Innovation

Alcoholics Take Part In Anti-Drinking Drug Research With Fake Bar, Taunting Smells, And Colorful Water

Bar In Hospital For Alcoholics
Placing a bar inside a hospital to help alcoholics sounds strange at first, but it's all in the name of science. Photo courtesy of Shutterstock

Alcoholism is a permeating problem laced through every corner of society without a dependable solution. So, scientists at the National Institutes of Health set up a bar inside its hospital to help, but it isn’t for them — it’s to test a new drug on participants. The specialty bar is dimly lit and stocked with bottles full of water dyed to look like alcohol, which is designed to create an accurate atmosphere for the alcoholics. 

"The goal is to create almost a real-world environment, but to control it very strictly," the study’s lead researcher Dr. Lorenzo Leggio, told the Associated Press. In the fall, Leggio’s team studied the ghrelin levels of 45 heavy-drinking participants and discovered their urge to drink rose with the appetite hormone ghrelin. Now, Leggio and his research team are in the middle of testing to see if a Pfizer drug can block ghrelin and counter an alcoholic's urge to drink. 

Researchers are measuring cravings in participants while they’re hooked up to blood pressure monitors in the bar lab. They’re forced to smell their favorite drink, and ghrelin levels are tested. There are roughly a dozen bar labs similar to the one set up in the NIH all over the world, and they're all actively testing ghrelin.

NIH’s new approach is unique in that the Pfizer drug was originally developed for diabetes, but has now shown promise in ghrelin testing. So far, they’ve discovered there’s an overlap in the brain’s reward system, between the receptors that cause a person to overeat and to crave alcohol.

Each treatment must be tailored for each individual’s problem. Some alcoholics are fueled by inherited genes, which make them particularly vulnerable to alcohol’s allure. Other alcoholics are weakened to drink by environmental factors such as smells, bars, emotions, and even certain people.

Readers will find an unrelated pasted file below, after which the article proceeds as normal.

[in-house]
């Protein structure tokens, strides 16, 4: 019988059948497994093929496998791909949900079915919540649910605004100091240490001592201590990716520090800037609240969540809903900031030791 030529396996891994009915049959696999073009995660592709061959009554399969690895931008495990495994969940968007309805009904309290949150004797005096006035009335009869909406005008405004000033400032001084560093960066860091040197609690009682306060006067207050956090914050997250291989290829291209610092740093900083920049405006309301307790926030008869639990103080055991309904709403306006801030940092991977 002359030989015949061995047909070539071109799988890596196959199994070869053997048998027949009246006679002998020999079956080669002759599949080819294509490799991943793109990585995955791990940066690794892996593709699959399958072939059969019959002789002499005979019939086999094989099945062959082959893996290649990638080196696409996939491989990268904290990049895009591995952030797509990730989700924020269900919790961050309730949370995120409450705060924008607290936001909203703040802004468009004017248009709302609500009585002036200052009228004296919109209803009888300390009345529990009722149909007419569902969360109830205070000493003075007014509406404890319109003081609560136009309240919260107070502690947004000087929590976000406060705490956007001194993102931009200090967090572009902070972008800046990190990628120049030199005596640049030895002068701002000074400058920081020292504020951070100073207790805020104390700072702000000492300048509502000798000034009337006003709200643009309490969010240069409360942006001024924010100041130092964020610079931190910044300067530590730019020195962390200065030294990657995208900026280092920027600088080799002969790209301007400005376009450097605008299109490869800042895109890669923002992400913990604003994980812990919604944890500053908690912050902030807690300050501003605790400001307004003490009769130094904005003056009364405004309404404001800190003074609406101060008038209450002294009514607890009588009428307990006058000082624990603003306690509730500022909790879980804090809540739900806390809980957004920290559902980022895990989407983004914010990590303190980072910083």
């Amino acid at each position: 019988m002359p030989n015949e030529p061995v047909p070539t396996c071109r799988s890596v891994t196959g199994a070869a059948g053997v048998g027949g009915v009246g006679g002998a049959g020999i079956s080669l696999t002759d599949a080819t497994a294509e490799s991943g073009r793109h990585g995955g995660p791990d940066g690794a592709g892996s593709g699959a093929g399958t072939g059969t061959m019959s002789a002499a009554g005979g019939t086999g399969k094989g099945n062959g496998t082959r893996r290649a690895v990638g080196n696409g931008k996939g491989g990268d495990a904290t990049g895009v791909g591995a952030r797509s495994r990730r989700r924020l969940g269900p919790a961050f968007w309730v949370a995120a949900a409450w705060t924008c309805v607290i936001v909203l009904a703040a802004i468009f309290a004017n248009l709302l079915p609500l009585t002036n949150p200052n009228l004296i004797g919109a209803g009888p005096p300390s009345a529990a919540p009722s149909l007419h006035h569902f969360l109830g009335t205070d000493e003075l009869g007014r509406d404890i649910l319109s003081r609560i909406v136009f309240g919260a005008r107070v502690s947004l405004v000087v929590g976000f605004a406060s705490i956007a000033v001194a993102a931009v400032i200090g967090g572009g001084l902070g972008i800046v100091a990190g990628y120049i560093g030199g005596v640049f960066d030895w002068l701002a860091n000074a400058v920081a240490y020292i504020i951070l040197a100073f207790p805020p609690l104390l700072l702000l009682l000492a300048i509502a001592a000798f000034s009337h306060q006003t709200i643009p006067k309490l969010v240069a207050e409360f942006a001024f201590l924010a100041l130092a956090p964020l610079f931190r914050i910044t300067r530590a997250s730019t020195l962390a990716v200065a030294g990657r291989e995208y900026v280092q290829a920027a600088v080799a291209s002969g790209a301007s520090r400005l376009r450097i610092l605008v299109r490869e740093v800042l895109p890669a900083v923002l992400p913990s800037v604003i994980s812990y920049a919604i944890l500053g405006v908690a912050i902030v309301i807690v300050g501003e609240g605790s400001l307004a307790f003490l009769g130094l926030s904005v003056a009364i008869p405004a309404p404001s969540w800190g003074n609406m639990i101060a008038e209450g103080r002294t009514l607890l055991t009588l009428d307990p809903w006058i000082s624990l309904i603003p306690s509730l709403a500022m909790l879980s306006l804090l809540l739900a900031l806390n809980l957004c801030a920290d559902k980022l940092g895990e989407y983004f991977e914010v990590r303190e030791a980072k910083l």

"Alcoholics come in many forms," Dr. George Koob, director of NIH's National Institute of Alcohol Abuse and Alcoholism, told the Associated Press. The only way to truly change harmful drinking habits is a combination of behavioral therapy, rehab, or medications. However, Koob, who specializes in the neurobiology of alcohol, says, “you have to change your life” in order for any type of treatment to work.

Less than one-third of people who need help actually receive it. There are drugs approved by the Food and Drug Administration (FDA) to treat alcohol abuse. The drug naltrexone blocks alcohol’s feel-good sensory nerves while another anti-crave pill called acamprosate calms stress hormones. Antabuse is the oldest one on the market and is used to make a person nauseous as soon as they ingest alcohol.

"Our hope is that down the line, we might be able to do a simple blood test that tells if you will be a naltrexone person, an acamprosate person, [or] a ghrelin person," Koob said. Only 10 percent of people struggling with alcoholism are prescribed one of these FDA-approved drugs, but labs around the globe are racing to come up with the ultimate reliable medication. 

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